Pretty much everyone thinks Northern Gateway is dead, but there are several more pipelines that even the environmental groups think will get a green light. Total capacity was over a million bpd to both the east and west coasts.

  8. By energyecon on November 3, 2013 at 10:51 am

    What improvements in productivity are under investigation in current pilots, particularly in solvent assisted SAGD which may increase recovery efficiency, reducing the SOR and unit costs in general?

  9. By Robert Rapier on November 3, 2013 at 12:29 pm

    Sitting at the airport about to head out. I have recorded all the questions below to supplement my own questions. I see that it is snowing up there; that may obscure some of the things I wanted to see.

    I will be asking the tough questions though.

    • By Tom G. on November 3, 2013 at 1:19 pm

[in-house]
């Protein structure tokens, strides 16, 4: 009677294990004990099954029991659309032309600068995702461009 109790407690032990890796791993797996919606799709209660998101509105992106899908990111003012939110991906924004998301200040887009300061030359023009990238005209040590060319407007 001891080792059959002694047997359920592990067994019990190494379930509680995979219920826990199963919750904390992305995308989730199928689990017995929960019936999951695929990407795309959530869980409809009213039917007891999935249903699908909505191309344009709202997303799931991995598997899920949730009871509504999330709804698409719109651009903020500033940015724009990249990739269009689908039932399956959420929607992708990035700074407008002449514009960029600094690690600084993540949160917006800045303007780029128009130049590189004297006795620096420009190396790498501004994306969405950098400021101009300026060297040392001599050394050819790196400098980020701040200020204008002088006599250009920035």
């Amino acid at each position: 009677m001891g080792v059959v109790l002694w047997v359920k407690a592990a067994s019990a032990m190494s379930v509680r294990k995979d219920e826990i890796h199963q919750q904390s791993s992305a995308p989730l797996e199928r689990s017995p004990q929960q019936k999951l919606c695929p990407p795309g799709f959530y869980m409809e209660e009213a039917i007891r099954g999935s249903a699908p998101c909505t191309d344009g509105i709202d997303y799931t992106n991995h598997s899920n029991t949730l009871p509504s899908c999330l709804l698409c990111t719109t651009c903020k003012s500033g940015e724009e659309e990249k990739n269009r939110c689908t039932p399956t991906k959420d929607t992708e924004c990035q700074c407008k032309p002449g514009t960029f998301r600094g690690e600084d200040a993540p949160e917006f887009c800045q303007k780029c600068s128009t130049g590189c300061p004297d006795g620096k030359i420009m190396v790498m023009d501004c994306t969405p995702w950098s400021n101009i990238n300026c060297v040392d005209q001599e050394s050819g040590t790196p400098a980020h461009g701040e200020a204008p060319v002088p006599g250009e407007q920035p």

Make sure you keep enough antifreeze in your bloodstream so you can tolerate the colder climate. Have a great trip to our friendly neighbors to the North. Did I mention they have GREAT beer in Canada.

  10. By Robert Rapier on November 4, 2013 at 9:07 am

    Attended a presentation last night. Lots of questions and discussion about land reclamation. Today is a day full of presentations, and tomorrow we will be out in the oil sands around Fort McMurray.

  11. By Eric on November 4, 2013 at 1:20 pm

    1. How many btu’s of natural gas (or other) are required to extract a btu of bitumen? How many extra btu’s of input are required versus WTI crude to make the bitumen ready for refining?

    2. How are they handling the waste water? What measures are in place for ground and surface water measurement to ensure that contaminants are not migrating? Are these measurements publicly available?